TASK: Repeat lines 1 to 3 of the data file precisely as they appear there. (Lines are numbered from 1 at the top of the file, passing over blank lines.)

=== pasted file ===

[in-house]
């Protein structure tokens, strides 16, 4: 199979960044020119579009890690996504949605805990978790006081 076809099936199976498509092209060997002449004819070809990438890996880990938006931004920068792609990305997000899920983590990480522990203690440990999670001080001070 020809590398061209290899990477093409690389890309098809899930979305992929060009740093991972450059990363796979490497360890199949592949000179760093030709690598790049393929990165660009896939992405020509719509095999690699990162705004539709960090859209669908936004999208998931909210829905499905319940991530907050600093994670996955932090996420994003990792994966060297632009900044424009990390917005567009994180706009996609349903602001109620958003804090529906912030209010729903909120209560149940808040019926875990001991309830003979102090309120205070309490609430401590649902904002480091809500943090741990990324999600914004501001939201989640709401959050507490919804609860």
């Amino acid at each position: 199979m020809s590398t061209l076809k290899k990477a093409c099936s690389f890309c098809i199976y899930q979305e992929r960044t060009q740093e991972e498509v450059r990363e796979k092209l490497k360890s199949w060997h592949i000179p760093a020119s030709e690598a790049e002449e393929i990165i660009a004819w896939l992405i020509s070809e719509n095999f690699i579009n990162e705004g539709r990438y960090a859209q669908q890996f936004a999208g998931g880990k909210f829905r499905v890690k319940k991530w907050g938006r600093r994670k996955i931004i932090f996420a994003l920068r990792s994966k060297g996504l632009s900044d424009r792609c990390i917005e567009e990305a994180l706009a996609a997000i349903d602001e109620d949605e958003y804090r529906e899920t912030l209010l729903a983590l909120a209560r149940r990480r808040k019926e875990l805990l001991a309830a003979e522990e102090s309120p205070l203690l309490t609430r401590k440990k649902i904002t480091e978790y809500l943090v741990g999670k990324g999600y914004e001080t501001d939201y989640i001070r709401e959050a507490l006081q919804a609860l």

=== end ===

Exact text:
[in-house]
């Protein structure tokens, strides 16, 4: 199979960044020119579009890690996504949605805990978790006081 076809099936199976498509092209060997002449004819070809990438890996880990938006931004920068792609990305997000899920983590990480522990203690440990999670001080001070 020809590398061209290899990477093409690389890309098809899930979305992929060009740093991972450059990363796979490497360890199949592949000179760093030709690598790049393929990165660009896939992405020509719509095999690699990162705004539709960090859209669908936004999208998931909210829905499905319940991530907050600093994670996955932090996420994003990792994966060297632009900044424009990390917005567009994180706009996609349903602001109620958003804090529906912030209010729903909120209560149940808040019926875990001991309830003979102090309120205070309490609430401590649902904002480091809500943090741990990324999600914004501001939201989640709401959050507490919804609860």
């Amino acid at each position: 199979m020809s590398t061209l076809k290899k990477a093409c099936s690389f890309c098809i199976y899930q979305e992929r960044t060009q740093e991972e498509v450059r990363e796979k092209l490497k360890s199949w060997h592949i000179p760093a020119s030709e690598a790049e002449e393929i990165i660009a004819w896939l992405i020509s070809e719509n095999f690699i579009n990162e705004g539709r990438y960090a859209q669908q890996f936004a999208g998931g880990k909210f829905r499905v890690k319940k991530w907050g938006r600093r994670k996955i931004i932090f996420a994003l920068r990792s994966k060297g996504l632009s900044d424009r792609c990390i917005e567009e990305a994180l706009a996609a997000i349903d602001e109620d949605e958003y804090r529906e899920t912030l209010l729903a983590l909120a209560r149940r990480r808040k019926e875990l805990l001991a309830a003979e522990e102090s309120p205070l203690l309490t609430r401590k440990k649902i904002t480091e978790y809500l943090v741990g999670k990324g999600y914004e001080t501001d939201y989640i001070r709401e959050a507490l006081q919804a609860l």